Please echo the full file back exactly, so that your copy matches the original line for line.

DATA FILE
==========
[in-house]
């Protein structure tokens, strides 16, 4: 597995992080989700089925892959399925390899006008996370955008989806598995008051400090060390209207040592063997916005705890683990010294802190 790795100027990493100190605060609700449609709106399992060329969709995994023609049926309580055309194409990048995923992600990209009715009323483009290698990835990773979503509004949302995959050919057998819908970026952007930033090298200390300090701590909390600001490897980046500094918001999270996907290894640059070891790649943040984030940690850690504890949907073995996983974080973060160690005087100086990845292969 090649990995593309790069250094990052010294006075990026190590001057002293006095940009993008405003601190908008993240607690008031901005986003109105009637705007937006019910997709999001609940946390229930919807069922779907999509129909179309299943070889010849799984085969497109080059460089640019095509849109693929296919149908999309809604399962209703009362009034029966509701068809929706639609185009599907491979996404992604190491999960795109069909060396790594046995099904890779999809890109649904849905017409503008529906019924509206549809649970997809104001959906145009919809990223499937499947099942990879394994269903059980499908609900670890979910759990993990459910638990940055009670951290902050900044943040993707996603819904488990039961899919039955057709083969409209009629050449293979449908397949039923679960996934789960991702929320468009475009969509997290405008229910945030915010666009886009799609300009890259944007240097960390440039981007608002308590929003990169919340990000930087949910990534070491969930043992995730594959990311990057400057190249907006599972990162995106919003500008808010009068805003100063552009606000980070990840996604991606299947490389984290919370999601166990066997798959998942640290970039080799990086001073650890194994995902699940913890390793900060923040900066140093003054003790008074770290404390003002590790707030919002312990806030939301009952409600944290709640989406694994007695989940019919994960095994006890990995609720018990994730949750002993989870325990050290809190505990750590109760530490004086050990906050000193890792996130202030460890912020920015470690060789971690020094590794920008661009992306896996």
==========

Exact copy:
[in-house]
């Protein structure tokens, strides 16, 4: 597995992080989700089925892959399925390899006008996370955008989806598995008051400090060390209207040592063997916005705890683990010294802190 790795100027990493100190605060609700449609709106399992060329969709995994023609049926309580055309194409990048995923992600990209009715009323483009290698990835990773979503509004949302995959050919057998819908970026952007930033090298200390300090701590909390600001490897980046500094918001999270996907290894640059070891790649943040984030940690850690504890949907073995996983974080973060160690005087100086990845292969 090649990995593309790069250094990052010294006075990026190590001057002293006095940009993008405003601190908008993240607690008031901005986003109105009637705007937006019910997709999001609940946390229930919807069922779907999509129909179309299943070889010849799984085969497109080059460089640019095509849109693929296919149908999309809604399962209703009362009034029966509701068809929706639609185009599907491979996404992604190491999960795109069909060396790594046995099904890779999809890109649904849905017409503008529906019924509206549809649970997809104001959906145009919809990223499937499947099942990879394994269903059980499908609900670890979910759990993990459910638990940055009670951290902050900044943040993707996603819904488990039961899919039955057709083969409209009629050449293979449908397949039923679960996934789960991702929320468009475009969509997290405008229910945030915010666009886009799609300009890259944007240097960390440039981007608002308590929003990169919340990000930087949910990534070491969930043992995730594959990311990057400057190249907006599972990162995106919003500008808010009068805003100063552009606000980070990840996604991606299947490389984290919370999601166990066997798959998942640290970039080799990086001073650890194994995902699940913890390793900060923040900066140093003054003790008074770290404390003002590790707030919002312990806030939301009952409600944290709640989406694994007695989940019919994960095994006890990995609720018990994730949750002993989870325990050290809190505990750590109760530490004086050990906050000193890792996130202030460890912020920015470690060789971690020094590794920008661009992306896996």